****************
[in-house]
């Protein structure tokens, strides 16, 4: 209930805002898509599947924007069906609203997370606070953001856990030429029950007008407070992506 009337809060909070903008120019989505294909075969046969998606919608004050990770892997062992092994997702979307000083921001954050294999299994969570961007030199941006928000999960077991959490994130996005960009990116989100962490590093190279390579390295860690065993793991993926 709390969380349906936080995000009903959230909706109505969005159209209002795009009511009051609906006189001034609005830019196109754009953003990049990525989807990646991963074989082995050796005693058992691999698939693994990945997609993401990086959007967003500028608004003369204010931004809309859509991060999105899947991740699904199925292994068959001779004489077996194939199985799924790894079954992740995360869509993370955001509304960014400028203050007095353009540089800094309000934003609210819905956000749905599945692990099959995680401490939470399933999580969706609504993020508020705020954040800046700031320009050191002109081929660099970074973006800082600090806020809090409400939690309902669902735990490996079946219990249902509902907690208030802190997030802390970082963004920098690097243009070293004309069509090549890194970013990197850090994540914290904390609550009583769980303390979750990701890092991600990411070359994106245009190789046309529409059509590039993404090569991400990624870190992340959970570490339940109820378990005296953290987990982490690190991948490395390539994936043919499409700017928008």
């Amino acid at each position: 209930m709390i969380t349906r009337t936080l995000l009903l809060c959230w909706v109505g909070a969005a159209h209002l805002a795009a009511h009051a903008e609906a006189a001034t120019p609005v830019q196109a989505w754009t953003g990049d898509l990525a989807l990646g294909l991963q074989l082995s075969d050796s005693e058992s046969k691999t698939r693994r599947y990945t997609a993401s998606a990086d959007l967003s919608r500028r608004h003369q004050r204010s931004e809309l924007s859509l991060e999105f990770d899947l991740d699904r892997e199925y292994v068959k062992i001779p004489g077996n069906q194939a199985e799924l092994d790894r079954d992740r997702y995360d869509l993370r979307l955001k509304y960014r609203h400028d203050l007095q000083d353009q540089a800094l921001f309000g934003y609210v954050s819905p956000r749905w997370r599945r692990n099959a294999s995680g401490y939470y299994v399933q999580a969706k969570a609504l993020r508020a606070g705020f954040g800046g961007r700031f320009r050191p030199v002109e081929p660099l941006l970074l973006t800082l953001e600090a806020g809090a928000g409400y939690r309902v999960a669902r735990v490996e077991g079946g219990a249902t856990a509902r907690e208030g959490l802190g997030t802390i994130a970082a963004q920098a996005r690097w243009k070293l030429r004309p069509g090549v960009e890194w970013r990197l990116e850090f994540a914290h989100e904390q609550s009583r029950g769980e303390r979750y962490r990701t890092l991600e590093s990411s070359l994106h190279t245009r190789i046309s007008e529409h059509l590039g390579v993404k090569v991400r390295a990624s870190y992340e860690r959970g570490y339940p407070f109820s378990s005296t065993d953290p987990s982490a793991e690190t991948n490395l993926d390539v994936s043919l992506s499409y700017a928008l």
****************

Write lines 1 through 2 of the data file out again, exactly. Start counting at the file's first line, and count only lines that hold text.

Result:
[in-house]
């Protein structure tokens, strides 16, 4: 209930805002898509599947924007069906609203997370606070953001856990030429029950007008407070992506 009337809060909070903008120019989505294909075969046969998606919608004050990770892997062992092994997702979307000083921001954050294999299994969570961007030199941006928000999960077991959490994130996005960009990116989100962490590093190279390579390295860690065993793991993926 709390969380349906936080995000009903959230909706109505969005159209209002795009009511009051609906006189001034609005830019196109754009953003990049990525989807990646991963074989082995050796005693058992691999698939693994990945997609993401990086959007967003500028608004003369204010931004809309859509991060999105899947991740699904199925292994068959001779004489077996194939199985799924790894079954992740995360869509993370955001509304960014400028203050007095353009540089800094309000934003609210819905956000749905599945692990099959995680401490939470399933999580969706609504993020508020705020954040800046700031320009050191002109081929660099970074973006800082600090806020809090409400939690309902669902735990490996079946219990249902509902907690208030802190997030802390970082963004920098690097243009070293004309069509090549890194970013990197850090994540914290904390609550009583769980303390979750990701890092991600990411070359994106245009190789046309529409059509590039993404090569991400990624870190992340959970570490339940109820378990005296953290987990982490690190991948490395390539994936043919499409700017928008």